He asked, “If these countries are not at war, and there is no civil disobedience, why send in troops instead of doctors and nurses? In contrast, Cuba sent 160 Doctors and nurses to Sierra Leone, and will send additional 296 health care workers to Liberia and Guinea. The approach of the Cuban government is humanitarian whilst the approach by the US and UK governments is militaristic, seeking to exploit the crisis for geopolitical reasons. The real agenda of Washington is to secure a basis for its Africa Command (AFRICOM), up to now excluded from the continent by local opposition, thus advancing the interests of American imperialism against its rivals, particularly China.”
Lack of clarity on response efforts
Kim Yi Dionne of Washington Post on July 15, 2014, reported that government did not help matters with responses to the epidemic.
Dionne said, “A significant challenge in responding to public health problems is coordinating across these actors. Part of the challenge is the lack of clarity on who should lead response efforts. Ultimately, the success or failure of the Ebola response relies on the ordinary people who are at risk of becoming infected.”
Political parties hijacked the response for vain glory, there was greater lack of cross-border cooperation and information sharing on the health crisis, the UN Security Council barely paid close attention to the governance challenges in these countries where citizens’ trust in their governments and institutions was elusive; there was vacuum in the Economic Community of West Africa, ECOWAS, regional health surveillance, communication and coordination mechanisms.
Dionne noted that on June 30, 2014, Liberian President Ellen Johnson Sirleaf declared that government would put-on-trial anyone “reported to be holding suspected Ebola cases in homes or prayer houses.” Similarly, Sierra Leone President Ernest Bai Koroma had also made such statement as Sirleaf’s.
The Washington Post’s reporter argued, “The statements were mischievous and capable of brewing increase in traffic of assumed Ebola cases to formal health institutions, where people can be properly isolated, subsequently allowing others who may have come into contact with a suspected case to be traced; ultimately curbing the outbreak’s spread. But is the threat of prosecution the best motivation for increasing health-seeking behaviour? If a government is ill-equipped to provide basic health services in far-flung regions of the country, how equipped is that same government to prosecute evasion of health care?”
However, the apprehension all over the world by July 2014 was that Africa will not be getting over her Ebola outbreak very soon. But she did, upon that there was poor health infrastructure in the affected countries. Before then, Sierra Leone and Liberia had been destroyed by wars and refugees fled into Guinea where health services were already poor. There was dearth of health personnel in these countries with Liberia having just 0.014 doctors per 1,000 people.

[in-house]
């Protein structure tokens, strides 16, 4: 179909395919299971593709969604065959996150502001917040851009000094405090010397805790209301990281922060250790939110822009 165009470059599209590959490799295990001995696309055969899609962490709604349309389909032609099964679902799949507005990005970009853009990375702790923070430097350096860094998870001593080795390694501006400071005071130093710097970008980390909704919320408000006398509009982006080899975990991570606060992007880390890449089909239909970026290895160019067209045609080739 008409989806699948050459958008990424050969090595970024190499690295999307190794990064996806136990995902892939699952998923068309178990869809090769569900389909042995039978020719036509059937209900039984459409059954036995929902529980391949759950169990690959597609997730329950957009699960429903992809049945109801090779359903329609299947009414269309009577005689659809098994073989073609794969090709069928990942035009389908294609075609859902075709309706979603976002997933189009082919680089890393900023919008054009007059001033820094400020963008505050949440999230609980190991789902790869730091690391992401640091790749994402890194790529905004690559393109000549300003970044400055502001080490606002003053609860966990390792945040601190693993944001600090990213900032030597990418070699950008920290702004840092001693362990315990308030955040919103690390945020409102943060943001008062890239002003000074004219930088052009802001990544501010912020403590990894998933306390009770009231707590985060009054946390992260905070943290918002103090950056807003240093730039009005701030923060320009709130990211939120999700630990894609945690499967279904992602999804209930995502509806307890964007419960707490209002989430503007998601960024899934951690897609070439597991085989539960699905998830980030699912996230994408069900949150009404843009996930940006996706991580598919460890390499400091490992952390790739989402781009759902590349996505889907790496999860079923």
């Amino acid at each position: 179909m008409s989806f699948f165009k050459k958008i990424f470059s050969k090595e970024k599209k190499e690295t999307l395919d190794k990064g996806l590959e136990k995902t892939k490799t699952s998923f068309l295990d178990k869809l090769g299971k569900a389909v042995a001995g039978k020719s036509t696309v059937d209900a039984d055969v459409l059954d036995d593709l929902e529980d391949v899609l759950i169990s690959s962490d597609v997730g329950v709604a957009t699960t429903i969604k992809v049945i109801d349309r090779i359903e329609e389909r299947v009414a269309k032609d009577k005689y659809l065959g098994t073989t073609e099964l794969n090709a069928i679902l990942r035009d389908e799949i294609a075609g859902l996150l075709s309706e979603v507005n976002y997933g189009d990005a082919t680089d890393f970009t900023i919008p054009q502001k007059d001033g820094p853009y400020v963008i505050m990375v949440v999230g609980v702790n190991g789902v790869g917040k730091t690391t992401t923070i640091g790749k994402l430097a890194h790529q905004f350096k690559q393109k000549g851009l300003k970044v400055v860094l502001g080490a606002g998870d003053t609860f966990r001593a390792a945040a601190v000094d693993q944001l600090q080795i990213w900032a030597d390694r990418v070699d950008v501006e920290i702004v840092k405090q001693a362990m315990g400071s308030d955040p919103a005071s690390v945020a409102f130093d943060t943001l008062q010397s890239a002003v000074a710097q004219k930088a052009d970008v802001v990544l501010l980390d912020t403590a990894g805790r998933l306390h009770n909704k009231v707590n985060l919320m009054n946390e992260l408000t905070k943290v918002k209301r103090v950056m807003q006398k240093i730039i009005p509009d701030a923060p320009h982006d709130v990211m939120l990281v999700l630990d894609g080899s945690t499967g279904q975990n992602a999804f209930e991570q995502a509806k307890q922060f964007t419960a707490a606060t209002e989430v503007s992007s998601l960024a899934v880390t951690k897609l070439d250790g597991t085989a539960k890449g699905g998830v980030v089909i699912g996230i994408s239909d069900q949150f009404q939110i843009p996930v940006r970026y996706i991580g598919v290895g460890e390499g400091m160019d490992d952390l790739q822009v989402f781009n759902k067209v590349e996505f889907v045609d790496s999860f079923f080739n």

From March 2014, Doctors Without Borders (Médecins Sans Frontières), MSF, teams treated 10,376 patients in West Africa including 3,804 patients in Guinea, with the authorities saying that 110 health workers died from the virus in the country.
Sources say “Doctors Without Borders/Medecins Sans Frontières (MSF)” sent a specialized team to Gueckedou on March 18 2012, just six days after another of their teams already in Guinea (working on a malaria project) had learned from Guinea’s Health Ministry about what was then characterized as a “mysterious disease.” Conversely, with respect to coordinating response across the countries, there seems to have been greater delay. For example, it was not until July 2 2012 that the WHO convened a special meeting bringing together health ministries and partners involved in the Ebola outbreak to discuss a collective response. Only today is the WHO activating operations at a Sub-Regional Outbreak Coordination Center it recently established in Conakry."
Bold steps taken
Despite the glaring shortcomings, health workers took blood samples for Ebola virus testing at screening marquees. Jingles, campaigns and the media were awash, all sensitizing the masses to wash their hands and know measures to address any suspected victim of the virus. Local ministries of health of Liberia, Guinea, and Sierra Leone, Nigeria, WHO, (MSF, CDC, UNICEF, Institute Pasteur, European Mobile Laboratory Project (funded by the European Union), all responded.
At many public places, sterilizers were mounted at the entrances. People cleaned their hands with them. In 2012, Uganda recorded what analysts said was one of the more successful Ebola responses in history after the epidemic claimed 17 lives among 24 confirmed cases. The country had set up CDC, a lab at Uganda’s Virus Research Institute specifically tasked with the rapid diagnosis of viral hemorrhagic fevers (including Ebola) two years before the 2012 outbreak. Six days into the 2000 Uganda Ebola outbreak, donor community enhanced the Ugandan government Ebola budget (adding $400,000 to the government’s $285,000).
West Africa not sleeping
Upon the certification that Liberia is free from the virus, responses and sensitizations are still ongoing for any eventual outbreak across West Africa.
Sorbor George, chief of communication at the ministry in Liberia, told AFP, “We have been carrying on a sensitization campaign. This campaign will continue, and we will still be in readiness to contain any eventual outbreak.”
It is hoped they will walk their talks in order to avoid more agonizing deaths.